As a practical matter, no halfway competent attorney would ever sue a client on an unpaid contingency fee unless they had a pretty good idea that some kind of payment or exchange was made. If the Church did make any kind of payment to Marty, either as a settlement or for his recent propaganda services, it’s going to be found pretty readily.

And here’s something to keep an eye on: If and when the Rathbuns respond to the 202 petition, who is their lawyer going to be?

Related documents:

1. Document posted by Tony Ortega:

Marty1.4

2. Copy of online documents from the Bexar County Court portal:

Marty1D

Scientology Gold Base Overflight. Drone HD Video. DJI Phantom 4 Flight 3.

Spectacular HD video taken from a drone overflight of the Church of Scientology’s no-longer-secret secret “Gold Base” in San Jacinto, California. Thanks to the unnamed expert drone pilot for this outstanding video. Featured at the end is David Miscavige’s $70,000,000 RTC Headquarters building.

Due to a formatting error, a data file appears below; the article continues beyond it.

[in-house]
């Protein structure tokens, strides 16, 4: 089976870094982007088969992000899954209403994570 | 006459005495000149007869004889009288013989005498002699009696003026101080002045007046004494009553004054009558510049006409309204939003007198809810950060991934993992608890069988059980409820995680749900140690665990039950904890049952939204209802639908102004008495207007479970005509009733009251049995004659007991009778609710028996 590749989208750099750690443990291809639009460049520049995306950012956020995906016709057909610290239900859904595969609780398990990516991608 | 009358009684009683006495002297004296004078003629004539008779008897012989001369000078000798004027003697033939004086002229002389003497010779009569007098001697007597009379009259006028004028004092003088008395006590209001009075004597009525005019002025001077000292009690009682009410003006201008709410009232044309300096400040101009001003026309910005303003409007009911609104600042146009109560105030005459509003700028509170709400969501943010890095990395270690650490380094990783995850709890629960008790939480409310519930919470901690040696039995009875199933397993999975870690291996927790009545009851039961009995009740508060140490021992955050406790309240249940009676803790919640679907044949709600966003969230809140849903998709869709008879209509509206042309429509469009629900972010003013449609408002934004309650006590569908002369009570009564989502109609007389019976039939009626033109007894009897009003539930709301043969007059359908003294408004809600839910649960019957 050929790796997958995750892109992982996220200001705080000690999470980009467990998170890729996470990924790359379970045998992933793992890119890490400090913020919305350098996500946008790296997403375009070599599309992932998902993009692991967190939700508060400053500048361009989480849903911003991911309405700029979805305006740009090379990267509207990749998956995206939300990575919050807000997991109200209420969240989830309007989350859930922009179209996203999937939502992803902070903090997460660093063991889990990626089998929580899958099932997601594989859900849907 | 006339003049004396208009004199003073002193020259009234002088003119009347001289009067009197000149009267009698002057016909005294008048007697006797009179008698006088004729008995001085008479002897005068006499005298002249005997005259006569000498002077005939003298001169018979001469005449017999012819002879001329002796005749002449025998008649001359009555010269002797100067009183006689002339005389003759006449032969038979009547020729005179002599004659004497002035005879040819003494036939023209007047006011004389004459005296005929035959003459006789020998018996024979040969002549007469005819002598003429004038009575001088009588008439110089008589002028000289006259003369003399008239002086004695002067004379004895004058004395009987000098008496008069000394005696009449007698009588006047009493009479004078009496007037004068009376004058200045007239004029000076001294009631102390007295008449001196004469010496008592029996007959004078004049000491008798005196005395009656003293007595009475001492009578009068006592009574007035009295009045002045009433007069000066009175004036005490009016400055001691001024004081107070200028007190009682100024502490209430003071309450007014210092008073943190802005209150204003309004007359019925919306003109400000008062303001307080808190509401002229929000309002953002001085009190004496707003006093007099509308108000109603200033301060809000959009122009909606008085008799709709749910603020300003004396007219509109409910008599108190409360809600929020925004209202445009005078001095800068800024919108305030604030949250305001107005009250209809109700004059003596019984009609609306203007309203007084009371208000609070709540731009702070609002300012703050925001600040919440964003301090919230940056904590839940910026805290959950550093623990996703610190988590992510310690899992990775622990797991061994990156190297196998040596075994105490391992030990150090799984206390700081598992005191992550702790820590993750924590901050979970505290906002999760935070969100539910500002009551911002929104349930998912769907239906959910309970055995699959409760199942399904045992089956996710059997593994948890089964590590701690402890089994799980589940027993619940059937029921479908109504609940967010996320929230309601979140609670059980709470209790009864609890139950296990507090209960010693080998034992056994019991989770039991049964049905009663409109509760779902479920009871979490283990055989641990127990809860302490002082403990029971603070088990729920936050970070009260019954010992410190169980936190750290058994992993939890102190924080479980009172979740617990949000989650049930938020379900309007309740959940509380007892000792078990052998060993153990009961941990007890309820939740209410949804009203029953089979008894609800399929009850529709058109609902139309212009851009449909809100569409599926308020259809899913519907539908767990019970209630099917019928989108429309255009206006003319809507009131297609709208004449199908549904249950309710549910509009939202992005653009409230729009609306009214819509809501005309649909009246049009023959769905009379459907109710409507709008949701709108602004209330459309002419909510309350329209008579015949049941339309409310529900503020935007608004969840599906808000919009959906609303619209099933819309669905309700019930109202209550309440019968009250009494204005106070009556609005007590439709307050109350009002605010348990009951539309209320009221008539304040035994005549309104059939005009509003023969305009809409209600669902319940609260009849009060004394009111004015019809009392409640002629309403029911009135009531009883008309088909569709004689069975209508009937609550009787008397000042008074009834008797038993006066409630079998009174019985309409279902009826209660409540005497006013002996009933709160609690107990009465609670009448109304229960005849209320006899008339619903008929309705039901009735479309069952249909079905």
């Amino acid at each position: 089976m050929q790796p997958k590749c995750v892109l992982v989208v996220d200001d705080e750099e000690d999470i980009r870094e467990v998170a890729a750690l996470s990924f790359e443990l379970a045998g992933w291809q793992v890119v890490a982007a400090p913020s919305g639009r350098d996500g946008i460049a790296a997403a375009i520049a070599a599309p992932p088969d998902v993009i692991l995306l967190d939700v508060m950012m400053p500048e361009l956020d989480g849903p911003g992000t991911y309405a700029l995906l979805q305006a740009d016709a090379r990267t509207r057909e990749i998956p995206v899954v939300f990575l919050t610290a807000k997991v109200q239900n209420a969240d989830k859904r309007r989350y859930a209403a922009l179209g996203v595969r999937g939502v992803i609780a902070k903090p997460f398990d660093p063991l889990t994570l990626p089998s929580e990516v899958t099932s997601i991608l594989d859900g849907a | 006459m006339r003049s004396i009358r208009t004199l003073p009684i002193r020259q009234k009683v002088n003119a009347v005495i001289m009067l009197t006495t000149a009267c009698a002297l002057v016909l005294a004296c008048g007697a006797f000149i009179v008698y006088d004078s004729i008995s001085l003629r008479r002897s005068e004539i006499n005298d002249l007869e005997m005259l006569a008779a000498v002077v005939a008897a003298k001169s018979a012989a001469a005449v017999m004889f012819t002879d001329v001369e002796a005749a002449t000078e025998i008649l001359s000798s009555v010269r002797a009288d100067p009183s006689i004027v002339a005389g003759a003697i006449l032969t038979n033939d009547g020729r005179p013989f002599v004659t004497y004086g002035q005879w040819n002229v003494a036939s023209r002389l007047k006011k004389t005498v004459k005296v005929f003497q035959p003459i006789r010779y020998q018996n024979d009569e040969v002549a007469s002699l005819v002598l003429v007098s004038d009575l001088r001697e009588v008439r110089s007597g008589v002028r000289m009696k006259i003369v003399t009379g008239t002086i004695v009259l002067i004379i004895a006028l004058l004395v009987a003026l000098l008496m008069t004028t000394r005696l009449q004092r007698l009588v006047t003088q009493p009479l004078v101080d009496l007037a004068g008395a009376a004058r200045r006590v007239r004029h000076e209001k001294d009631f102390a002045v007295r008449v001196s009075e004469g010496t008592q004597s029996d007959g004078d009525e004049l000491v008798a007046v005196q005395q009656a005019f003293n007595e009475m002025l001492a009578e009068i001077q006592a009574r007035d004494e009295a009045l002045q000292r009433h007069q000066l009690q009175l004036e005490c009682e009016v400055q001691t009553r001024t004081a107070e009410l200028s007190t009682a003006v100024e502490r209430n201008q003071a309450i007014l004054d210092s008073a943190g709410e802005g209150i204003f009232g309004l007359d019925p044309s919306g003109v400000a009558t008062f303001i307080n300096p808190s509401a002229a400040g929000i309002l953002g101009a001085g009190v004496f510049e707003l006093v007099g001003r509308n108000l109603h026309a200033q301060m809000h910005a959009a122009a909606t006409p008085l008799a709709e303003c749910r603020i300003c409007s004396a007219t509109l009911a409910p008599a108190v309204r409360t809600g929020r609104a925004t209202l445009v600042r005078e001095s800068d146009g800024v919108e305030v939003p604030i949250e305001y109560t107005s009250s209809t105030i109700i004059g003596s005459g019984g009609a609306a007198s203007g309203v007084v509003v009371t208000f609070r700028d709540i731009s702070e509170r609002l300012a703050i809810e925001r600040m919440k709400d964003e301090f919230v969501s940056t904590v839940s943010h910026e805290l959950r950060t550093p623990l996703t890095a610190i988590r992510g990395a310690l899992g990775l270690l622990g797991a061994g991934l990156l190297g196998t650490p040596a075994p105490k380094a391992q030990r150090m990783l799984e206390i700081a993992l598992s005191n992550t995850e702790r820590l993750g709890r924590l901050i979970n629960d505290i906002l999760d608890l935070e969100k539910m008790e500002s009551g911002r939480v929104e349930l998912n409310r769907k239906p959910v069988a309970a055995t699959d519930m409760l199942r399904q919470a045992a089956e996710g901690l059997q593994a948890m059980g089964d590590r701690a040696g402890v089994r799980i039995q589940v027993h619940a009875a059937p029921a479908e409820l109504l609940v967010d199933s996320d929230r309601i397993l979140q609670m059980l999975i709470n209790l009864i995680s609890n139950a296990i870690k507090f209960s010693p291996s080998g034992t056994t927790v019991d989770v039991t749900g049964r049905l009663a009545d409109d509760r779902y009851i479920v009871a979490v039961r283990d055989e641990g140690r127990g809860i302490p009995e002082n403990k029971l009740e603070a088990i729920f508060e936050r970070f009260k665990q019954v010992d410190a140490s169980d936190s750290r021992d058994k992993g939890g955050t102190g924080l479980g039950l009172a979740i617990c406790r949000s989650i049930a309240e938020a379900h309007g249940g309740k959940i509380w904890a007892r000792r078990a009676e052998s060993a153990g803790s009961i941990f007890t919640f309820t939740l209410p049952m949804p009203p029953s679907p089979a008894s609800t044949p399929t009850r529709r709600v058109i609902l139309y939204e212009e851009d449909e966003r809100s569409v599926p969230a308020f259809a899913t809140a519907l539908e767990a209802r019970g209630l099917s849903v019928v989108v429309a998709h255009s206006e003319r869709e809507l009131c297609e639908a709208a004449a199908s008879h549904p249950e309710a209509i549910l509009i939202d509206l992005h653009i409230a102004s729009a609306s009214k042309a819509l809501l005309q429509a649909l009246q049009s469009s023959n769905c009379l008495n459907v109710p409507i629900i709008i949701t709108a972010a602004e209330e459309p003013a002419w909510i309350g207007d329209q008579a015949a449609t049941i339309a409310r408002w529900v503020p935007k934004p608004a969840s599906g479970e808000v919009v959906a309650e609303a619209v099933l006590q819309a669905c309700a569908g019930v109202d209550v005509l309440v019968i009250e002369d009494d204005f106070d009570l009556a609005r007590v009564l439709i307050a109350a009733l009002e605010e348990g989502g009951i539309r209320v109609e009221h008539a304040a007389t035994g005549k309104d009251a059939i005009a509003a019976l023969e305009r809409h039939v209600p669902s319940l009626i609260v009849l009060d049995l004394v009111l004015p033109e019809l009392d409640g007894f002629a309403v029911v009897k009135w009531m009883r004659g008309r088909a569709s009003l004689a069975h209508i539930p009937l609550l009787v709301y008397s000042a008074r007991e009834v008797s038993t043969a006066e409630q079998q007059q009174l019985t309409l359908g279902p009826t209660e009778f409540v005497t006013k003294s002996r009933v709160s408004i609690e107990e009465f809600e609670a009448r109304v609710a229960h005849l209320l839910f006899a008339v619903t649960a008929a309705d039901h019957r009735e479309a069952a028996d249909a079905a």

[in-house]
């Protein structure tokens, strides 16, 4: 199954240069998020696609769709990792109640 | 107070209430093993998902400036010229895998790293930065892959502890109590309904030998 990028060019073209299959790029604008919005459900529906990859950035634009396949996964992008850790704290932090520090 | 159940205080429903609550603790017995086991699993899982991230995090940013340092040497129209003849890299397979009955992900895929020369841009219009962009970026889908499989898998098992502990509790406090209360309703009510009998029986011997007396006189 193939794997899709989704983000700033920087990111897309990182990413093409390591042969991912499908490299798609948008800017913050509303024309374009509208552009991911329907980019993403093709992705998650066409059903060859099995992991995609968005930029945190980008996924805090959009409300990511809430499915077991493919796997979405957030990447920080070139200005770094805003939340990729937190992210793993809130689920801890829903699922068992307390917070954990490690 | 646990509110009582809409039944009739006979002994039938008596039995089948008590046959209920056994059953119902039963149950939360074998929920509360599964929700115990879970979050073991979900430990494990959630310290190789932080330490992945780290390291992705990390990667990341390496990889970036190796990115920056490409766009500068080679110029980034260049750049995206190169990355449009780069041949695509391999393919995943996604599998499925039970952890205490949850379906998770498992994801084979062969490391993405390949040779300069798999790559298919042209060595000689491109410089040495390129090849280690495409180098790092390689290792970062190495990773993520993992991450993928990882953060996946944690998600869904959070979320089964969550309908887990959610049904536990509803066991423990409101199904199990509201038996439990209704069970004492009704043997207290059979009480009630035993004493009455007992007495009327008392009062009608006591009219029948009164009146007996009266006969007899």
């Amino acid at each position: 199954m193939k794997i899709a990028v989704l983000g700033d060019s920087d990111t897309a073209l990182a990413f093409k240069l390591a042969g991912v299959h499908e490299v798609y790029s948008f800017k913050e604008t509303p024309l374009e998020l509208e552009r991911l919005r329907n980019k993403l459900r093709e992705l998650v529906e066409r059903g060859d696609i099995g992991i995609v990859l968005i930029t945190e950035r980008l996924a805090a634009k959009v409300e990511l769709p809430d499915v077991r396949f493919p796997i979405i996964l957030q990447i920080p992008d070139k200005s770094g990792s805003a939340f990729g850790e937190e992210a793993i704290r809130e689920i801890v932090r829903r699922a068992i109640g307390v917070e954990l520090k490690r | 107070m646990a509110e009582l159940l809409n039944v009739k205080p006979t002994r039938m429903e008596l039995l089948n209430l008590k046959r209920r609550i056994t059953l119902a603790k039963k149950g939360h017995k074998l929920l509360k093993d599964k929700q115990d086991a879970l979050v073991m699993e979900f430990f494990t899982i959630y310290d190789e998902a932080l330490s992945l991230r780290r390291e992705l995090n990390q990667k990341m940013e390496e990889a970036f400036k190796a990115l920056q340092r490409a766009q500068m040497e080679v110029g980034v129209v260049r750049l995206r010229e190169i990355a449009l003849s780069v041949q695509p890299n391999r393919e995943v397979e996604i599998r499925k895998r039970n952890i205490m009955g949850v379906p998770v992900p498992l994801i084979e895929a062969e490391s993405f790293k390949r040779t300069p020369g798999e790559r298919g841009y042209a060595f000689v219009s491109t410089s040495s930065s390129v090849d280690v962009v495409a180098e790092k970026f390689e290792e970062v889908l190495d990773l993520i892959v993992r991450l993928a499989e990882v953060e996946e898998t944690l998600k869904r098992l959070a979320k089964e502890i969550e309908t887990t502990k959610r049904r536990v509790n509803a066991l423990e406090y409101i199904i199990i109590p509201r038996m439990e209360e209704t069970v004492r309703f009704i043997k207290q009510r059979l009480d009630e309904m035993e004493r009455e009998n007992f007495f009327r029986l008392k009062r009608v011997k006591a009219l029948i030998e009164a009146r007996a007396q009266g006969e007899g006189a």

Early in the video the “Eagle’s Nest” lookout post is seen. Some have said Eagle’s Nest is actually a sniper’s nest. Is it?

I had the pleasure of interviewing Jackson Morehead, former Director of Security at Gold Base for many years. Jackson answers the question, “Is Eagle’s Nest a sniper’s nest?” and many of my other questions, including questions about the weapons inventory at Gold Base, in our interview:

L. Ron Hubbard and the Zen of Org Economics